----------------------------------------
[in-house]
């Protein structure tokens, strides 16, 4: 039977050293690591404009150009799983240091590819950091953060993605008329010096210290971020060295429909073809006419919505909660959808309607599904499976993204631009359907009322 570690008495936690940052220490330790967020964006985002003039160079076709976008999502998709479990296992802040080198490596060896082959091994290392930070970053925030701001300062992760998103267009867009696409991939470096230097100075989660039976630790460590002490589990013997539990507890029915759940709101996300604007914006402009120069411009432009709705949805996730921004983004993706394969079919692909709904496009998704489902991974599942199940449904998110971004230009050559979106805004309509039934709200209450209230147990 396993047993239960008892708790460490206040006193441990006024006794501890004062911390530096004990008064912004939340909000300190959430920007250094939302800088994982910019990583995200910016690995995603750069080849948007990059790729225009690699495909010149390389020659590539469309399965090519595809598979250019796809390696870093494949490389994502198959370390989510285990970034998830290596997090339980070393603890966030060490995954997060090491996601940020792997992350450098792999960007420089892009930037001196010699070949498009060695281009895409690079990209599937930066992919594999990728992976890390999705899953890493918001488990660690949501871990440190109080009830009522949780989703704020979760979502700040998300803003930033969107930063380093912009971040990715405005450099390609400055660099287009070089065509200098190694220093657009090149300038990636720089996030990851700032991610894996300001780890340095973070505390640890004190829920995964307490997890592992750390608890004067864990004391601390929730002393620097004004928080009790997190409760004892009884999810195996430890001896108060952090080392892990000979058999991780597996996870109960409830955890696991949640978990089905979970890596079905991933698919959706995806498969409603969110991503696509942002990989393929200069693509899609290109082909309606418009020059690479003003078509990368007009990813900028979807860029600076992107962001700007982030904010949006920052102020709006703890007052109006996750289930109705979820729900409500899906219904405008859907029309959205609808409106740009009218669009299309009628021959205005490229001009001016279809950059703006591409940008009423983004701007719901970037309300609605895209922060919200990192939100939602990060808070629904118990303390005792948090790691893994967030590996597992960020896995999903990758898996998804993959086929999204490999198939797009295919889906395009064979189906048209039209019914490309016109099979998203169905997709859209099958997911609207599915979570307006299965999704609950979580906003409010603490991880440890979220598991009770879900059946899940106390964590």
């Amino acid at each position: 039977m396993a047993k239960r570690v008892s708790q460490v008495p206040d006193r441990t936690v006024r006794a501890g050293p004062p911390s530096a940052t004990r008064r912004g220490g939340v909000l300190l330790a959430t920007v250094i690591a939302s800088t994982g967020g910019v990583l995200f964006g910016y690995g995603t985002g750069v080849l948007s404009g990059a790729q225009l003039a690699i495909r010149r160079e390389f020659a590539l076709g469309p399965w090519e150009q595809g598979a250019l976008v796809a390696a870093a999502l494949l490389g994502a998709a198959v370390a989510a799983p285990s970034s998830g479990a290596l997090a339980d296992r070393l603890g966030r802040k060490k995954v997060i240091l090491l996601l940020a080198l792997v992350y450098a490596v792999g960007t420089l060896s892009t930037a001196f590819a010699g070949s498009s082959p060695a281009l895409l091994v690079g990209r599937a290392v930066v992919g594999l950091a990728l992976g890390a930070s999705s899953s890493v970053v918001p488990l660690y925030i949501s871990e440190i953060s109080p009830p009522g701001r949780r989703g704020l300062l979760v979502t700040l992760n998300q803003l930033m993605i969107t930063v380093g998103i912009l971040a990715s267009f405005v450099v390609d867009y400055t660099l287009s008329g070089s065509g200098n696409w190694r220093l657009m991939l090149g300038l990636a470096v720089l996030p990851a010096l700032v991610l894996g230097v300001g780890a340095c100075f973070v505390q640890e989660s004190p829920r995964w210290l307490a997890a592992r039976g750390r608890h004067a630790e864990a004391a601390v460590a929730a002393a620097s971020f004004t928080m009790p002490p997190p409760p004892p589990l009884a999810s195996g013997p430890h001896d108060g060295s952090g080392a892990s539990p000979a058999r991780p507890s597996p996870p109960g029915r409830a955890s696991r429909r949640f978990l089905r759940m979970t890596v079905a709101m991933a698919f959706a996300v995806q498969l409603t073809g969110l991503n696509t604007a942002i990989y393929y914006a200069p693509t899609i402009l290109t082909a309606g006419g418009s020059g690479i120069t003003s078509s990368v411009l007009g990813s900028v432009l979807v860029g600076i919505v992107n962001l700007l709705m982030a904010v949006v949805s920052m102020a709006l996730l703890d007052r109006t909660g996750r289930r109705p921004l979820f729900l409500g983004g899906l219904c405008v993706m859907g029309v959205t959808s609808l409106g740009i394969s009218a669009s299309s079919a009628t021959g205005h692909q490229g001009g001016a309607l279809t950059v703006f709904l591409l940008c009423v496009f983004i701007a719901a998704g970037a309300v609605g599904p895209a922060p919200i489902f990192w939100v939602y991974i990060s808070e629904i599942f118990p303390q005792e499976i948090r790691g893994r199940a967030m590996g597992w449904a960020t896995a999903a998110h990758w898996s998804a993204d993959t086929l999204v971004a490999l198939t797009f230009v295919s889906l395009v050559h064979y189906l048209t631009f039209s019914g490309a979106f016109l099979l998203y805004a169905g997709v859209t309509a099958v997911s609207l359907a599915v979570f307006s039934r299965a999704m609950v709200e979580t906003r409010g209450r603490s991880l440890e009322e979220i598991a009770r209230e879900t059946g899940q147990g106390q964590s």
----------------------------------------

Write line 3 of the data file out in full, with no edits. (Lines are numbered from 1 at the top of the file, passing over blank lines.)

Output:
């Amino acid at each position: 039977m396993a047993k239960r570690v008892s708790q460490v008495p206040d006193r441990t936690v006024r006794a501890g050293p004062p911390s530096a940052t004990r008064r912004g220490g939340v909000l300190l330790a959430t920007v250094i690591a939302s800088t994982g967020g910019v990583l995200f964006g910016y690995g995603t985002g750069v080849l948007s404009g990059a790729q225009l003039a690699i495909r010149r160079e390389f020659a590539l076709g469309p399965w090519e150009q595809g598979a250019l976008v796809a390696a870093a999502l494949l490389g994502a998709a198959v370390a989510a799983p285990s970034s998830g479990a290596l997090a339980d296992r070393l603890g966030r802040k060490k995954v997060i240091l090491l996601l940020a080198l792997v992350y450098a490596v792999g960007t420089l060896s892009t930037a001196f590819a010699g070949s498009s082959p060695a281009l895409l091994v690079g990209r599937a290392v930066v992919g594999l950091a990728l992976g890390a930070s999705s899953s890493v970053v918001p488990l660690y925030i949501s871990e440190i953060s109080p009830p009522g701001r949780r989703g704020l300062l979760v979502t700040l992760n998300q803003l930033m993605i969107t930063v380093g998103i912009l971040a990715s267009f405005v450099v390609d867009y400055t660099l287009s008329g070089s065509g200098n696409w190694r220093l657009m991939l090149g300038l990636a470096v720089l996030p990851a010096l700032v991610l894996g230097v300001g780890a340095c100075f973070v505390q640890e989660s004190p829920r995964w210290l307490a997890a592992r039976g750390r608890h004067a630790e864990a004391a601390v460590a929730a002393a620097s971020f004004t928080m009790p002490p997190p409760p004892p589990l009884a999810s195996g013997p430890h001896d108060g060295s952090g080392a892990s539990p000979a058999r991780p507890s597996p996870p109960g029915r409830a955890s696991r429909r949640f978990l089905r759940m979970t890596v079905a709101m991933a698919f959706a996300v995806q498969l409603t073809g969110l991503n696509t604007a942002i990989y393929y914006a200069p693509t899609i402009l290109t082909a309606g006419g418009s020059g690479i120069t003003s078509s990368v411009l007009g990813s900028v432009l979807v860029g600076i919505v992107n962001l700007l709705m982030a904010v949006v949805s920052m102020a709006l996730l703890d007052r109006t909660g996750r289930r109705p921004l979820f729900l409500g983004g899906l219904c405008v993706m859907g029309v959205t959808s609808l409106g740009i394969s009218a669009s299309s079919a009628t021959g205005h692909q490229g001009g001016a309607l279809t950059v703006f709904l591409l940008c009423v496009f983004i701007a719901a998704g970037a309300v609605g599904p895209a922060p919200i489902f990192w939100v939602y991974i990060s808070e629904i599942f118990p303390q005792e499976i948090r790691g893994r199940a967030m590996g597992w449904a960020t896995a999903a998110h990758w898996s998804a993204d993959t086929l999204v971004a490999l198939t797009f230009v295919s889906l395009v050559h064979y189906l048209t631009f039209s019914g490309a979106f016109l099979l998203y805004a169905g997709v859209t309509a099958v997911s609207l359907a599915v979570f307006s039934r299965a999704m609950v709200e979580t906003r409010g209450r603490s991880l440890e009322e979220i598991a009770r209230e879900t059946g899940q147990g106390q964590s």